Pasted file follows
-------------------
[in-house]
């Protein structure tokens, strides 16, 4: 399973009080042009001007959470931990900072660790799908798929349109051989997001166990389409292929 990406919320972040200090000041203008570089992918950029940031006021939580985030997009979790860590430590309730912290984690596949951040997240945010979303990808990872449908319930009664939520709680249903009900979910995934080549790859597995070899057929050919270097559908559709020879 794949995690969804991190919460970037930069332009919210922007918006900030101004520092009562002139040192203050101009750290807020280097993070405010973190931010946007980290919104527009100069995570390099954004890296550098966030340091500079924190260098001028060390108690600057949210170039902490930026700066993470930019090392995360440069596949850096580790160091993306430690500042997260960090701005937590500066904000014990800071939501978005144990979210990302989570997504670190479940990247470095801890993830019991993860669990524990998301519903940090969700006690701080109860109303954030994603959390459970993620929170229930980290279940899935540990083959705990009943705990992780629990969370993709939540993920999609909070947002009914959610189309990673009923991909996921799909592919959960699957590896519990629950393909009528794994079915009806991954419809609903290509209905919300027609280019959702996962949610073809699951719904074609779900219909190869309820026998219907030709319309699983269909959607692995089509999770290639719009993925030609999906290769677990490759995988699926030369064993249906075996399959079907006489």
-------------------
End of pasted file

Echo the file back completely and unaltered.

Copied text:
[in-house]
């Protein structure tokens, strides 16, 4: 399973009080042009001007959470931990900072660790799908798929349109051989997001166990389409292929 990406919320972040200090000041203008570089992918950029940031006021939580985030997009979790860590430590309730912290984690596949951040997240945010979303990808990872449908319930009664939520709680249903009900979910995934080549790859597995070899057929050919270097559908559709020879 794949995690969804991190919460970037930069332009919210922007918006900030101004520092009562002139040192203050101009750290807020280097993070405010973190931010946007980290919104527009100069995570390099954004890296550098966030340091500079924190260098001028060390108690600057949210170039902490930026700066993470930019090392995360440069596949850096580790160091993306430690500042997260960090701005937590500066904000014990800071939501978005144990979210990302989570997504670190479940990247470095801890993830019991993860669990524990998301519903940090969700006690701080109860109303954030994603959390459970993620929170229930980290279940899935540990083959705990009943705990992780629990969370993709939540993920999609909070947002009914959610189309990673009923991909996921799909592919959960699957590896519990629950393909009528794994079915009806991954419809609903290509209905919300027609280019959702996962949610073809699951719904074609779900219909190869309820026998219907030709319309699983269909959607692995089509999770290639719009993925030609999906290769677990490759995988699926030369064993249906075996399959079907006489």